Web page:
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The U.S. Constitution is rich in checks and balances. The Founders’ great fear of an out-of-control central government led them to incorporate several tiers of checks and balances to avoid the situation we actually find ourselves in today. What has happened that allowed the government to get out of control?
We all understand the three autonomous branches of government that became the uniqueness of the Great American Experiment. The failure in this tier, for simplicity’s sake, is that they have blended. The elected congressmen of good character and integrity, or not, have acquiesced to the executive in utter submission to the graft, greed and corruption of the K Street lobbyists.
The executive has gladly usurped the authority of the legislative and runs a corrupt and omnipotent administration with a shadow government of czars. The judiciary is left blowing in the wind. So much for the checks and balances of Skousen’s "Three Headed Eagle."
The "we the people" folks have finally gotten off the couch and away from the television and will do their part in the checks and balances of government by not voting the dictates of the mainstream liberal media. A sleeping giant has arisen. Heads will roll at the polling places in November. But will it be too little, too late?
But the third tier is powerless. States’ rights were abolished in 1861 for all intents and purposes and states’ representation in the federal government was rescinded with the ratification of the 17th Amendment. This allowed state senators to be elected by constituents’ ballot rather than appointment by state legislators. And that put them under the influence of lobbying interests and out of control of the constituents as we see in the current charade called "health care reform."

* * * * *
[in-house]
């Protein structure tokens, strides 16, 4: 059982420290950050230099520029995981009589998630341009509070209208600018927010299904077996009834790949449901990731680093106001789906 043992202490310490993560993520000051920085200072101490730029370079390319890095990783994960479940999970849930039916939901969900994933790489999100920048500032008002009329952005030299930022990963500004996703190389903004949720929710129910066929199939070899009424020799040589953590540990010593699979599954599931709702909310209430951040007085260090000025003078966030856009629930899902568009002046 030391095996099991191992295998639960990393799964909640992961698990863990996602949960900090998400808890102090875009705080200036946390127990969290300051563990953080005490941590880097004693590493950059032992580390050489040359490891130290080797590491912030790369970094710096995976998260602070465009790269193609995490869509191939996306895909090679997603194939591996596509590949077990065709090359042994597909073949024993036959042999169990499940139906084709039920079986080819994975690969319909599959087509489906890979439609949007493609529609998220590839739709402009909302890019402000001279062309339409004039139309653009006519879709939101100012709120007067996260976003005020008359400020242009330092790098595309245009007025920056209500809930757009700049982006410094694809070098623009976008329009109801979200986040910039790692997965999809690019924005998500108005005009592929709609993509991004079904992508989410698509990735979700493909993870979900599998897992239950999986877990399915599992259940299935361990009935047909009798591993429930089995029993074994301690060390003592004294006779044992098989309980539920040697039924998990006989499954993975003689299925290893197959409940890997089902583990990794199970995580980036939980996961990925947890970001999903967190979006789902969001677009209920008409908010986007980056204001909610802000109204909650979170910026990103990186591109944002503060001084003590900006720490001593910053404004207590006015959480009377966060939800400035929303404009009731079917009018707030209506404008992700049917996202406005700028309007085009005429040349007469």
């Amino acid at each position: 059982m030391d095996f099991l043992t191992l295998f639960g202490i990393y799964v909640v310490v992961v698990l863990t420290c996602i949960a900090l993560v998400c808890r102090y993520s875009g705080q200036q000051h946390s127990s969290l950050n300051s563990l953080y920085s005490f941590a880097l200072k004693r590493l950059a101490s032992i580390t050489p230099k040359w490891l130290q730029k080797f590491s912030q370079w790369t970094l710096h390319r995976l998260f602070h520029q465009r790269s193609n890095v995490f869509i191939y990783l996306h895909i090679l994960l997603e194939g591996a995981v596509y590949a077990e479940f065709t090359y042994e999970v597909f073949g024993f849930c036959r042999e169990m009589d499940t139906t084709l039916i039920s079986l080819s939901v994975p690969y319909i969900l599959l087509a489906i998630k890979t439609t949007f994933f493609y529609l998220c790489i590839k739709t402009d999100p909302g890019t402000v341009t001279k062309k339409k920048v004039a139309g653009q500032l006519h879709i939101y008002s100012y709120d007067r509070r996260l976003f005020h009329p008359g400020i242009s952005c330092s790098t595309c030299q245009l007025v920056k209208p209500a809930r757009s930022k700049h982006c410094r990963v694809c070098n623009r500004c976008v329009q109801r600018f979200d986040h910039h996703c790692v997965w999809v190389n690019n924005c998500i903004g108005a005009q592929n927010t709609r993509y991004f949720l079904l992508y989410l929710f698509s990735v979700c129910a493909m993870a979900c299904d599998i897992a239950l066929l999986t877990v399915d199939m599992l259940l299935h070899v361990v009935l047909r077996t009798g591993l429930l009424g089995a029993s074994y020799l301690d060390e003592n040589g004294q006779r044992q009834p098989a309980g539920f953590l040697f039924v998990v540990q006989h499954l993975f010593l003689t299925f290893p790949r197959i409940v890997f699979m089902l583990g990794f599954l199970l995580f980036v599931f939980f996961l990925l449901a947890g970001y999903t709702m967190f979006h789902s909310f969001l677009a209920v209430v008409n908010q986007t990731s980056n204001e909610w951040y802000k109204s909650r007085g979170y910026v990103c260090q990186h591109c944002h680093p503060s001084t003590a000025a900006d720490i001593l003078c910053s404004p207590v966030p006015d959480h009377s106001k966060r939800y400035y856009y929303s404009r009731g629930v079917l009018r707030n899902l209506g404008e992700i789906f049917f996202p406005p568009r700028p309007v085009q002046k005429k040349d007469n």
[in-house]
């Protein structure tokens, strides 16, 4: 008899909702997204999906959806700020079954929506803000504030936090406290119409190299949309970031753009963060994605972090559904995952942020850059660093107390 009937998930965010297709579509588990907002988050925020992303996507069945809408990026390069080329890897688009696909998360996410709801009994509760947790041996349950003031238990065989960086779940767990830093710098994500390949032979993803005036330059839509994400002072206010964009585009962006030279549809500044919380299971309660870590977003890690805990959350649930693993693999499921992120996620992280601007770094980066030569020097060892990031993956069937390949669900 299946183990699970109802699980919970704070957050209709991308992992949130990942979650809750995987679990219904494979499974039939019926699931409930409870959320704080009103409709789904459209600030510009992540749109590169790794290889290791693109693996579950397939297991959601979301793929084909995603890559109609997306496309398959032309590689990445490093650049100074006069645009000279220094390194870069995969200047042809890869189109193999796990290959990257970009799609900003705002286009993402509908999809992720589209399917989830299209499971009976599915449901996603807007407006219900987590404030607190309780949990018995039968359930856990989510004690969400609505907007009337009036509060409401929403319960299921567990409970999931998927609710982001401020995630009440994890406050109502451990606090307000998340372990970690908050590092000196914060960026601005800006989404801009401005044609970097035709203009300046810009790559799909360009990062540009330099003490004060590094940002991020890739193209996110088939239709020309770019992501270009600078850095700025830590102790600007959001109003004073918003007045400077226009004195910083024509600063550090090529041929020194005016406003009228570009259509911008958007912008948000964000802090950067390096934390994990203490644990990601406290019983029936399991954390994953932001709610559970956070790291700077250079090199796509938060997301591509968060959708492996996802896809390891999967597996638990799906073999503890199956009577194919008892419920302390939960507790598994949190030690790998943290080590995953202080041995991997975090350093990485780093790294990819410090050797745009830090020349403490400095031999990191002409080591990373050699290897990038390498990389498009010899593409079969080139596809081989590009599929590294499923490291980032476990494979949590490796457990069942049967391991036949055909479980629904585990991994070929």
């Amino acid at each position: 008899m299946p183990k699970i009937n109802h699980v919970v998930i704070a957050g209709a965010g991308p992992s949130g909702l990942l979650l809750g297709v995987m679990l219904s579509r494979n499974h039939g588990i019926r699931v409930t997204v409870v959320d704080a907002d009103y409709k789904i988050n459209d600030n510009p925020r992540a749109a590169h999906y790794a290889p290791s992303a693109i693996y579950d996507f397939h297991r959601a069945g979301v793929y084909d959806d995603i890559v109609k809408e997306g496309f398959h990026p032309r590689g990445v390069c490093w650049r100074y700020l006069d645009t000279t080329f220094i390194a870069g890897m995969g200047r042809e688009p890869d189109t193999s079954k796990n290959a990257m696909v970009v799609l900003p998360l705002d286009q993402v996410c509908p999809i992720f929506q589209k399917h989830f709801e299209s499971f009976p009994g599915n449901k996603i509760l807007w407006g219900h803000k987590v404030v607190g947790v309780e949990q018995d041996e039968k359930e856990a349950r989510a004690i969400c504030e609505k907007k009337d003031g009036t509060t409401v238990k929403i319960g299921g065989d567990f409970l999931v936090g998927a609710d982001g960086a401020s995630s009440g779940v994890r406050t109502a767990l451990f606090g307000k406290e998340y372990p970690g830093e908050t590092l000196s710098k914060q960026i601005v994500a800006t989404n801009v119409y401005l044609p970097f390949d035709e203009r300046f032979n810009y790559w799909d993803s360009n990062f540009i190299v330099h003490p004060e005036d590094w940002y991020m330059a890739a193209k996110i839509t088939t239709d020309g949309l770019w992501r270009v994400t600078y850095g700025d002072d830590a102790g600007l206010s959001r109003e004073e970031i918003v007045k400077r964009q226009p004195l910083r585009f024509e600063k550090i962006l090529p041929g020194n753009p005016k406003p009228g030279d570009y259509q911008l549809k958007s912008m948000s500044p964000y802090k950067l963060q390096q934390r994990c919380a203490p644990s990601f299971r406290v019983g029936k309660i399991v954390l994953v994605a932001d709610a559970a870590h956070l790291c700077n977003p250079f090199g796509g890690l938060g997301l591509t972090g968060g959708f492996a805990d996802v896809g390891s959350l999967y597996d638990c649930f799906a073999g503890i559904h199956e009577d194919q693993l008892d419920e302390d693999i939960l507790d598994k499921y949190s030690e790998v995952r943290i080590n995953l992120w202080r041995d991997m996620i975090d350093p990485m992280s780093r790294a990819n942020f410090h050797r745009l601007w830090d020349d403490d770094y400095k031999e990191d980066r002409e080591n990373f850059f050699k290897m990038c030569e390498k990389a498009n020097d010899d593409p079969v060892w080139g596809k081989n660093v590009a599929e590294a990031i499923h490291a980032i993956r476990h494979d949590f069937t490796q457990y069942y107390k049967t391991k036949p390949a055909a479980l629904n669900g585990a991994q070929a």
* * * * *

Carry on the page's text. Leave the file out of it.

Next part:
Now comes the Copenhagen Treaty, which could very well be signed by the president, he for interests of expanding global government and his financial supporters for purposes of lining their pockets. But the Founders put ratification by two-thirds of the Senate in place to control such nonsense. After all, the states were not allowed to engage in treaties, but the checks and balances dictated that representatives of the states have the last word.
Unfortunately, our good senators no longer report to the states, (see 17th Amendment, above) but instead are representing their pocketbooks by way of the Washington lobbyists. They’ll do a little show for the folks (see preview now playing with health care) and sign off on the treaty in a New York minute! Copenhagen is a slam dunk.
So is it time to find state’s rights candidates for our elected officials and start the ball rolling to reclaim the lost Constitution? Wouldn’t it be appropriate to place a high priority on gathering a coalition of states to effect repeal of the 17th Amendment? Can the concept of state’s rights actually be effective if the states do not have representation in the federal government? Do you know which of your candidates and incumbents support state’s rights issues? For those of you asking what you can do, you could start by answering the above questions.
Millard J. Blanchard